The fourteen–and forty-something–wannabes.
A middle-aged guy comes up to me as I’m talking to my first officer at the gate while we wait for the inbound jet. He’s forty-something, a bit raggedy around the edges, needs a haircut and a shave. I think to myself, here we go.
“You the left seat guy for the Palm Springs flight?” he asks. The lame attempt at lingo—yeah, I guess as the captain, I’m “the left seat guy”—foreshadows one of those talks where equal doses of “I know the airline slang” and “tell me the inside scoop” become a tiresome game of cat-and-mouse: no, I won’t tell you what hotel we stay in, or how much I get paid, or any “scary” stories about flying. “Uh, yes, I am,” I answer, hoping to avoid an interrogation, but knowing that’s not possible.
“Well, I’m a pilot too. I fly Cessna-182s for fun.” And he’s off to the races. My first officer steps in where he knows I’ll probably fail: he smiles, nods at the guy’s flying stories, asks courteous questions, but looks for an escape.
The guy turns back to me. “Do guys like you who fly for a living ever fly small airplanes for fun?” “No,” I tell him, “I don’t. I pretty much get my fill of flying at work and when I get home, I don’t even want to think about it.”
But his question did make me think. Because I was that guy, many years ago actually to the day: as a 14-year-old, on this very day I flew coast to coast on a Delta jet by myself. It was about the biggest event of my life to fly without parents and family from our home in Orlando to my Aunt and Uncle’s in San Francisco. The rest of the family—there were seven of us—was driving, which I’d always hated. But more importantly, my whole life since age three was dedicated to the goal of becoming a pilot. Any opportunity to fly—and at that point, I hadn’t flown on a plane since age nine—was for me the best uber-Disney fantastic miracle ever. My Dad was happy to have a volunteer, which meant only six (yikes!) in the fam-wag trundling across country.
So as a fourteen-year-old pilot wannabe, I envied “the left seat guy,” the right seat guy or anyone allowed into the inner sanctum of the flight deck. Just the thought of doing that for a living, as the Cessna guy had said, was my life’s dream.
All of my close high school buddies at the time were the same way: we were all going to graduate from college, get commissioned in the Air Force, and win our pilot wings in flight school. Then we’d fly as Air Force pilots for a number of years until a big airline recruited us. We’d be hired, work our way up the ranks, fly coast-to-coast every week on cool jets with gorgeous stewardesses.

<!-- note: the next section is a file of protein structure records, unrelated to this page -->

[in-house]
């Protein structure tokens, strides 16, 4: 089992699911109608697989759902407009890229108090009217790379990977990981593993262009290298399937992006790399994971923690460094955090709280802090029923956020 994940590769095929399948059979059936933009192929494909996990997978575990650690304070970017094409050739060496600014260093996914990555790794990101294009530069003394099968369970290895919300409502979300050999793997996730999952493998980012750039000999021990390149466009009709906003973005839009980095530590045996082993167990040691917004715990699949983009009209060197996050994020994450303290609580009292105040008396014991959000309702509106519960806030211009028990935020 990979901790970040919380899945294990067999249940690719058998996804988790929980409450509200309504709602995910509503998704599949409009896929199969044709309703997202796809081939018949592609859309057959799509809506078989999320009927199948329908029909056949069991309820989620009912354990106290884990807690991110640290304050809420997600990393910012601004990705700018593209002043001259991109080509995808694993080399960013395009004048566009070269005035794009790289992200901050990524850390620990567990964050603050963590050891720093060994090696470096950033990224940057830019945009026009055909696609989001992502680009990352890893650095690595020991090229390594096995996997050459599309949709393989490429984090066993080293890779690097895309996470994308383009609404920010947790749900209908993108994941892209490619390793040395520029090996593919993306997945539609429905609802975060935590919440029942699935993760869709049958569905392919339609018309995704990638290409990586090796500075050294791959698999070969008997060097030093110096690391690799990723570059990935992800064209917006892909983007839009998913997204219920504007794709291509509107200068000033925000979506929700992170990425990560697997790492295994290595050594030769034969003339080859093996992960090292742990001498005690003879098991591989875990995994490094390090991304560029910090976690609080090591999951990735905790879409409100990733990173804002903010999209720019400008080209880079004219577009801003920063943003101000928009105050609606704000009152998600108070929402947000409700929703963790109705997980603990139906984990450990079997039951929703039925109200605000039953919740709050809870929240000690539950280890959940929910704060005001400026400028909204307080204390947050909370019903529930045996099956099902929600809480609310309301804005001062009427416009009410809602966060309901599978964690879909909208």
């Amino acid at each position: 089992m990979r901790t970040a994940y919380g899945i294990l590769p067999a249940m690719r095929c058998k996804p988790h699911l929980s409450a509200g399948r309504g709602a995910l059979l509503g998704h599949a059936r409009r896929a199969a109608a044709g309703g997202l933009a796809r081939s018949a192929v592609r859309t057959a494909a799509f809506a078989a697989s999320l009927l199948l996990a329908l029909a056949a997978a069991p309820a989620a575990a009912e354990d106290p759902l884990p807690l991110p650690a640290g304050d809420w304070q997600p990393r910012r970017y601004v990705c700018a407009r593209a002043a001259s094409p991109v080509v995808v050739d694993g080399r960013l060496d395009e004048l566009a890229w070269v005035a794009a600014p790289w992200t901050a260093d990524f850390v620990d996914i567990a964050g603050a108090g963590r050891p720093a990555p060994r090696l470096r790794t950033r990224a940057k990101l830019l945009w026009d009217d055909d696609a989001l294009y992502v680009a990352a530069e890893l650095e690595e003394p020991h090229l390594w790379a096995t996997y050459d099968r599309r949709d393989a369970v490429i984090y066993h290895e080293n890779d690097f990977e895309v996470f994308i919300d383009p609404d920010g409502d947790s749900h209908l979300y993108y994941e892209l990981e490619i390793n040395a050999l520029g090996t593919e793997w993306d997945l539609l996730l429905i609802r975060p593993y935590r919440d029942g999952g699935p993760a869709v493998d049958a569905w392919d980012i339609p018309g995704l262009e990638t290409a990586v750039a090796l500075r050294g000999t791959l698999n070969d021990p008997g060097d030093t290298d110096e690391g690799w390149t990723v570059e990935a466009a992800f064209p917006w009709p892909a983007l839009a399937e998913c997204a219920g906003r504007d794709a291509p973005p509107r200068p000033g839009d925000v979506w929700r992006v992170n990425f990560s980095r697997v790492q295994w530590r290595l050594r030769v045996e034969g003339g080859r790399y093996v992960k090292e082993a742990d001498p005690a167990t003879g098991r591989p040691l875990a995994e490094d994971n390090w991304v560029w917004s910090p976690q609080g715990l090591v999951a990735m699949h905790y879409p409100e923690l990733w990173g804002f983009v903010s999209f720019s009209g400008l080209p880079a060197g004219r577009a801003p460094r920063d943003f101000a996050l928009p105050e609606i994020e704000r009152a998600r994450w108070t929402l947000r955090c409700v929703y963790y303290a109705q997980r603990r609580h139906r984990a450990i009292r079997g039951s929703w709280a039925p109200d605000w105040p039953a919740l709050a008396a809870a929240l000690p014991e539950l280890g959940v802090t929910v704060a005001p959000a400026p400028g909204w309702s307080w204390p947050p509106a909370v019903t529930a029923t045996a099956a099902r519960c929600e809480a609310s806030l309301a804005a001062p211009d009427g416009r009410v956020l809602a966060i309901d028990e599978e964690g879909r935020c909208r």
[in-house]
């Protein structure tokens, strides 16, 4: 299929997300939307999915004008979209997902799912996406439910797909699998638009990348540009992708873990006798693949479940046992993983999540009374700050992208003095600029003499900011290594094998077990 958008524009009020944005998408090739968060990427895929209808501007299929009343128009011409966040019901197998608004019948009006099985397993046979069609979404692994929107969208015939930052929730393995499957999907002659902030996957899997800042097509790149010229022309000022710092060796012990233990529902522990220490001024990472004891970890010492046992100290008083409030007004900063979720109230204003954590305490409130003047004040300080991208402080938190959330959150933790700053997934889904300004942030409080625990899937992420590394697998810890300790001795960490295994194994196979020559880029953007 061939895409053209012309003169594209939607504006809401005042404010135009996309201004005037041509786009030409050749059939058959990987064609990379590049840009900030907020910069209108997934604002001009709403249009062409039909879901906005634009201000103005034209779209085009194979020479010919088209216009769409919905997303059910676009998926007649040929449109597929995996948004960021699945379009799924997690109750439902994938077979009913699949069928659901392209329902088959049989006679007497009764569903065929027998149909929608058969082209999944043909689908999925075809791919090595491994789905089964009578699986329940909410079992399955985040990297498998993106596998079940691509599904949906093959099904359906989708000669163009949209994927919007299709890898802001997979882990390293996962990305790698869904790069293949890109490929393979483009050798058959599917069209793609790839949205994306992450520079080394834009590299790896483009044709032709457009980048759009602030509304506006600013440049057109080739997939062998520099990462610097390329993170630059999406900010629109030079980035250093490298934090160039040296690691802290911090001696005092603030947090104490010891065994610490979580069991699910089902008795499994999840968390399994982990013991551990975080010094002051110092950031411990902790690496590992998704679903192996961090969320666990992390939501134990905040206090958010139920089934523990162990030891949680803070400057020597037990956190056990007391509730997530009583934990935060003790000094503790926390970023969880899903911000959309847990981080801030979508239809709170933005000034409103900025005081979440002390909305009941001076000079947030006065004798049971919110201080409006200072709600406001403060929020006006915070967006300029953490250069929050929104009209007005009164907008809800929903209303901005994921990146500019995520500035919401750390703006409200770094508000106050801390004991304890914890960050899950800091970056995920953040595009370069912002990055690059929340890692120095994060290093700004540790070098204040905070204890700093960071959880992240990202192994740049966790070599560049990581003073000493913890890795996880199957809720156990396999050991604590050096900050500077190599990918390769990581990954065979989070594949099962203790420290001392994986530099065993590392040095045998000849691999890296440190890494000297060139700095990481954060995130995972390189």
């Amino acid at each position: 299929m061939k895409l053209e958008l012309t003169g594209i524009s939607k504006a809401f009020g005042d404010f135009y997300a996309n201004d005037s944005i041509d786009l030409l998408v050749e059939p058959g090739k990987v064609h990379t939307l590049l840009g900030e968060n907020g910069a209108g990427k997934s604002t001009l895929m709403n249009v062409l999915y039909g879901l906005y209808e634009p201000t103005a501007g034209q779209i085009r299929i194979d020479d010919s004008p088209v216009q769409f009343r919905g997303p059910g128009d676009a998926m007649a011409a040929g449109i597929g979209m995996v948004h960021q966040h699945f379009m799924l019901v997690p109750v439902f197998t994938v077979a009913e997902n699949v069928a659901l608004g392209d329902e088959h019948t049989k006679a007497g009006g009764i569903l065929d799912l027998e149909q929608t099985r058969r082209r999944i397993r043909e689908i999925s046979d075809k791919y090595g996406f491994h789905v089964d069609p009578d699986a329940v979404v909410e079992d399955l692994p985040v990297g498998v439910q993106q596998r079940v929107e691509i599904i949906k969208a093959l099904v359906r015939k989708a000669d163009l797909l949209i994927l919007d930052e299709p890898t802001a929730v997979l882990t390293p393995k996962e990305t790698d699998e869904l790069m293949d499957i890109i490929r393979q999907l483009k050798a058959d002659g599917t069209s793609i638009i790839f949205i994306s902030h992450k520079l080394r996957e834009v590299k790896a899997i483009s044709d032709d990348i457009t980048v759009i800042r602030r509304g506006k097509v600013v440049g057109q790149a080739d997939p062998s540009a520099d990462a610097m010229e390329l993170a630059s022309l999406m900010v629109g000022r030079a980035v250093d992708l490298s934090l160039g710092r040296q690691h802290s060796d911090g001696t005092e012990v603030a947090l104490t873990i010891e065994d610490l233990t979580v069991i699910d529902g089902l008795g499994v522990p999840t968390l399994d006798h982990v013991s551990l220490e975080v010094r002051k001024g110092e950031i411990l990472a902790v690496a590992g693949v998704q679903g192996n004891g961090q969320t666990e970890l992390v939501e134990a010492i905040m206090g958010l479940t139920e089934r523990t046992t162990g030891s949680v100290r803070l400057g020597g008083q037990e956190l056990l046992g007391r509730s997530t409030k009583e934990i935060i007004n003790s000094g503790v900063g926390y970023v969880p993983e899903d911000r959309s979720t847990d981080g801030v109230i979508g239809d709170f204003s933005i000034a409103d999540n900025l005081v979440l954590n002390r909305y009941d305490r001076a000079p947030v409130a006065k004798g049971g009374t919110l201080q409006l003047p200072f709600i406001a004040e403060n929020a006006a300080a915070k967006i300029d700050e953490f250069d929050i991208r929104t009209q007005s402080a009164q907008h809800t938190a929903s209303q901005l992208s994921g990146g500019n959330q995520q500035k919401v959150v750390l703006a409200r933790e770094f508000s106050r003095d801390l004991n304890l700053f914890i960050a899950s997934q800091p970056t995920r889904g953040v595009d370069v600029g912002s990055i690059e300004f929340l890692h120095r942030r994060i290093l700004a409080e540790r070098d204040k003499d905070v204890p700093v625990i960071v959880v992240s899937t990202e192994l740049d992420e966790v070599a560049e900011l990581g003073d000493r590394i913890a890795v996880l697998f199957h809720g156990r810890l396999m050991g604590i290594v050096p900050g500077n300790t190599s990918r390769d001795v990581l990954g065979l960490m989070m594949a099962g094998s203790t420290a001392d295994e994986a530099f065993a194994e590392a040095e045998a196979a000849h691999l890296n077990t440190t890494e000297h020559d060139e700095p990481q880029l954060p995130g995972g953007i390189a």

That was the plan. After high school, I chose The Virginia Military Institute for college. Knowing myself as I did—and I really haven’t changed all that much—I realized that if I went to a regular college, I’d party too much, likely founder academically and never achieve my flying dream. VMI, however, was a direct track to an Air Force commission, and if I could surmount several hundred other candidates, an assignment to pilot training. True, VMI also came with classes six days a week, no cars, no civilian clothes, no TVs, and no girls. Yes, that was a pain in the ass, but in the end, I got exactly what I went there for: a degree, a commission, and an assignment to USAF pilot training.
I was one of four out of a couple hundred from VMI to get into pilot training: one washed out, one was killed in a plane crash and the other guy now flies for Delta. We did our Air Force time—
that’s another story, a great adventure—then ultimately, married “stewardesses” (she’d smack me for using that term) and now, as the wannabe guy said, “make our living” flying.
There’s not a day that goes by at work, no matter how much drudgery is included with delays, bad weather, air traffic control hassles, airline management squabbles, that I don’t at some point realize that nonetheless, I’m pretty damn lucky to be “the left seat guy.”
None of my high school buddies, despite our shared plan, made it all the way through. Every one of them fell off the path at one point or another and are now like the wannabe guy, perhaps still a “pilot” on weekends, hopefully not killing themselves in a light aircraft.
When my favorite stewardess and I were disembarking from a Caribbean cruise last week, I told her honestly that I appreciate the fact that going back to “the old grind,” like most everyone on that ship was going to do, for me meant another year of flying jets, rather than a cubicle at Dunder-Mifflin, or worse. I guess I could have explained all that to the middle-aged wannabe guy still nattering on to my first officer. But I’m not sure that’s what he wanted to hear. Still, I smile just knowing that the fourteen year old wannabe sure would.